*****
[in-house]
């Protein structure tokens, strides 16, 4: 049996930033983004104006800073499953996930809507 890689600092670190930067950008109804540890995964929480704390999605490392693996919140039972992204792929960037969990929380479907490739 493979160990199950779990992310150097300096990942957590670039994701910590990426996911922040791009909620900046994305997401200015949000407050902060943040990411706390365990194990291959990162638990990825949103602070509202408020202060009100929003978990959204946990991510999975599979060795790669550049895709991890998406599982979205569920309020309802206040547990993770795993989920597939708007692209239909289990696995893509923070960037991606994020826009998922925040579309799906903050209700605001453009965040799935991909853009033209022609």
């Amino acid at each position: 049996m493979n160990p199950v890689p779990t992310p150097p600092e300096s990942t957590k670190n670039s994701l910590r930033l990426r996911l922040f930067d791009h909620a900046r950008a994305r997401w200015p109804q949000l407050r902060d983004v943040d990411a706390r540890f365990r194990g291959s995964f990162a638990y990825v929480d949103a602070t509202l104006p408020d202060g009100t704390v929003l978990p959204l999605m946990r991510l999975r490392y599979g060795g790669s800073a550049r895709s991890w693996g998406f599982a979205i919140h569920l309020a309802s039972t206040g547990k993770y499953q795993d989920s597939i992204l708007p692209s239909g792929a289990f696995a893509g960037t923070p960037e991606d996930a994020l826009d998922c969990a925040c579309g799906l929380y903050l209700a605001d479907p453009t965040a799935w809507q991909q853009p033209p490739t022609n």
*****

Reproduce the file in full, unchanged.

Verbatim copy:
[in-house]
């Protein structure tokens, strides 16, 4: 049996930033983004104006800073499953996930809507 890689600092670190930067950008109804540890995964929480704390999605490392693996919140039972992204792929960037969990929380479907490739 493979160990199950779990992310150097300096990942957590670039994701910590990426996911922040791009909620900046994305997401200015949000407050902060943040990411706390365990194990291959990162638990990825949103602070509202408020202060009100929003978990959204946990991510999975599979060795790669550049895709991890998406599982979205569920309020309802206040547990993770795993989920597939708007692209239909289990696995893509923070960037991606994020826009998922925040579309799906903050209700605001453009965040799935991909853009033209022609």
């Amino acid at each position: 049996m493979n160990p199950v890689p779990t992310p150097p600092e300096s990942t957590k670190n670039s994701l910590r930033l990426r996911l922040f930067d791009h909620a900046r950008a994305r997401w200015p109804q949000l407050r902060d983004v943040d990411a706390r540890f365990r194990g291959s995964f990162a638990y990825v929480d949103a602070t509202l104006p408020d202060g009100t704390v929003l978990p959204l999605m946990r991510l999975r490392y599979g060795g790669s800073a550049r895709s991890w693996g998406f599982a979205i919140h569920l309020a309802s039972t206040g547990k993770y499953q795993d989920s597939i992204l708007p692209s239909g792929a289990f696995a893509g960037t923070p960037e991606d996930a994020l826009d998922c969990a925040c579309g799906l929380y903050l209700a605001d479907p453009t965040a799935w809507q991909q853009p033209p490739t022609n």